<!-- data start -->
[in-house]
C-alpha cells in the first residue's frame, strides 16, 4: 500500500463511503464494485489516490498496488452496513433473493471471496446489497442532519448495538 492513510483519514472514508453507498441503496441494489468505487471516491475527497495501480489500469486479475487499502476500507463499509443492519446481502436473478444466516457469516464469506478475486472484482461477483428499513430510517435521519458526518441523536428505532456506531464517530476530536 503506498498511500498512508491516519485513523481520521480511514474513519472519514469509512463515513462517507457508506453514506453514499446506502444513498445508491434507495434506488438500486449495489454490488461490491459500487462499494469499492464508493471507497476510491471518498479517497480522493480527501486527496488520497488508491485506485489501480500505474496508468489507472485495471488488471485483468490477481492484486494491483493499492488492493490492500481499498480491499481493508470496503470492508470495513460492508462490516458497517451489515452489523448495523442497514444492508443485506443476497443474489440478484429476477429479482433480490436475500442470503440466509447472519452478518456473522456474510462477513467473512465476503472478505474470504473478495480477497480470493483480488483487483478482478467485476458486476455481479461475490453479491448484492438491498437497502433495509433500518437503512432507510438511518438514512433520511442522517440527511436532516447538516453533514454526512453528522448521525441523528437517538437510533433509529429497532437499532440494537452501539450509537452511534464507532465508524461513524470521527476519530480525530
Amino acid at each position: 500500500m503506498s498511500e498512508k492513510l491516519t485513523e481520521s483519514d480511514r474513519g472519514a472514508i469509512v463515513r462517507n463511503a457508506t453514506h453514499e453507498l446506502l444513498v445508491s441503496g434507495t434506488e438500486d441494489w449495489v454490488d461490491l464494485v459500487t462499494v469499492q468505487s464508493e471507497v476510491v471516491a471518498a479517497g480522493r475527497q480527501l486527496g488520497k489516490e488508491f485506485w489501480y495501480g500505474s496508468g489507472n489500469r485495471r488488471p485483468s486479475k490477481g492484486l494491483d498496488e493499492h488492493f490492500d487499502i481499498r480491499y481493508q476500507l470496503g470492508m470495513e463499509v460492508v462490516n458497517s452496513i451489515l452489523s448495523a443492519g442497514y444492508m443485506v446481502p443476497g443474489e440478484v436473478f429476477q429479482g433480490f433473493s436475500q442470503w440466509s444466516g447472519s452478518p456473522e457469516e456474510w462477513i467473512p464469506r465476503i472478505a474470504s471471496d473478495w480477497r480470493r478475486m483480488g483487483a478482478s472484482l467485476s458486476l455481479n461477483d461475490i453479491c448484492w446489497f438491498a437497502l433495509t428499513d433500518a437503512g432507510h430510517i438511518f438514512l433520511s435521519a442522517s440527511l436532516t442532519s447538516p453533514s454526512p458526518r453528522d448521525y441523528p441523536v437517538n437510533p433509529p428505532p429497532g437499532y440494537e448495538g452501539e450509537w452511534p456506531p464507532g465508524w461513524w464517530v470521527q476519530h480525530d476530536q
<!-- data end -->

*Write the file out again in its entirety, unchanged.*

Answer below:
[in-house]
C-alpha cells in the first residue's frame, strides 16, 4: 500500500463511503464494485489516490498496488452496513433473493471471496446489497442532519448495538 492513510483519514472514508453507498441503496441494489468505487471516491475527497495501480489500469486479475487499502476500507463499509443492519446481502436473478444466516457469516464469506478475486472484482461477483428499513430510517435521519458526518441523536428505532456506531464517530476530536 503506498498511500498512508491516519485513523481520521480511514474513519472519514469509512463515513462517507457508506453514506453514499446506502444513498445508491434507495434506488438500486449495489454490488461490491459500487462499494469499492464508493471507497476510491471518498479517497480522493480527501486527496488520497488508491485506485489501480500505474496508468489507472485495471488488471485483468490477481492484486494491483493499492488492493490492500481499498480491499481493508470496503470492508470495513460492508462490516458497517451489515452489523448495523442497514444492508443485506443476497443474489440478484429476477429479482433480490436475500442470503440466509447472519452478518456473522456474510462477513467473512465476503472478505474470504473478495480477497480470493483480488483487483478482478467485476458486476455481479461475490453479491448484492438491498437497502433495509433500518437503512432507510438511518438514512433520511442522517440527511436532516447538516453533514454526512453528522448521525441523528437517538437510533433509529429497532437499532440494537452501539450509537452511534464507532465508524461513524470521527476519530480525530
Amino acid at each position: 500500500m503506498s498511500e498512508k492513510l491516519t485513523e481520521s483519514d480511514r474513519g472519514a472514508i469509512v463515513r462517507n463511503a457508506t453514506h453514499e453507498l446506502l444513498v445508491s441503496g434507495t434506488e438500486d441494489w449495489v454490488d461490491l464494485v459500487t462499494v469499492q468505487s464508493e471507497v476510491v471516491a471518498a479517497g480522493r475527497q480527501l486527496g488520497k489516490e488508491f485506485w489501480y495501480g500505474s496508468g489507472n489500469r485495471r488488471p485483468s486479475k490477481g492484486l494491483d498496488e493499492h488492493f490492500d487499502i481499498r480491499y481493508q476500507l470496503g470492508m470495513e463499509v460492508v462490516n458497517s452496513i451489515l452489523s448495523a443492519g442497514y444492508m443485506v446481502p443476497g443474489e440478484v436473478f429476477q429479482g433480490f433473493s436475500q442470503w440466509s444466516g447472519s452478518p456473522e457469516e456474510w462477513i467473512p464469506r465476503i472478505a474470504s471471496d473478495w480477497r480470493r478475486m483480488g483487483a478482478s472484482l467485476s458486476l455481479n461477483d461475490i453479491c448484492w446489497f438491498a437497502l433495509t428499513d433500518a437503512g432507510h430510517i438511518f438514512l433520511s435521519a442522517s440527511l436532516t442532519s447538516p453533514s454526512p458526518r453528522d448521525y441523528p441523536v437517538n437510533p433509529p428505532p429497532g437499532y440494537e448495538g452501539e450509537w452511534p456506531p464507532g465508524w461513524w464517530v470521527q476519530h480525530d476530536q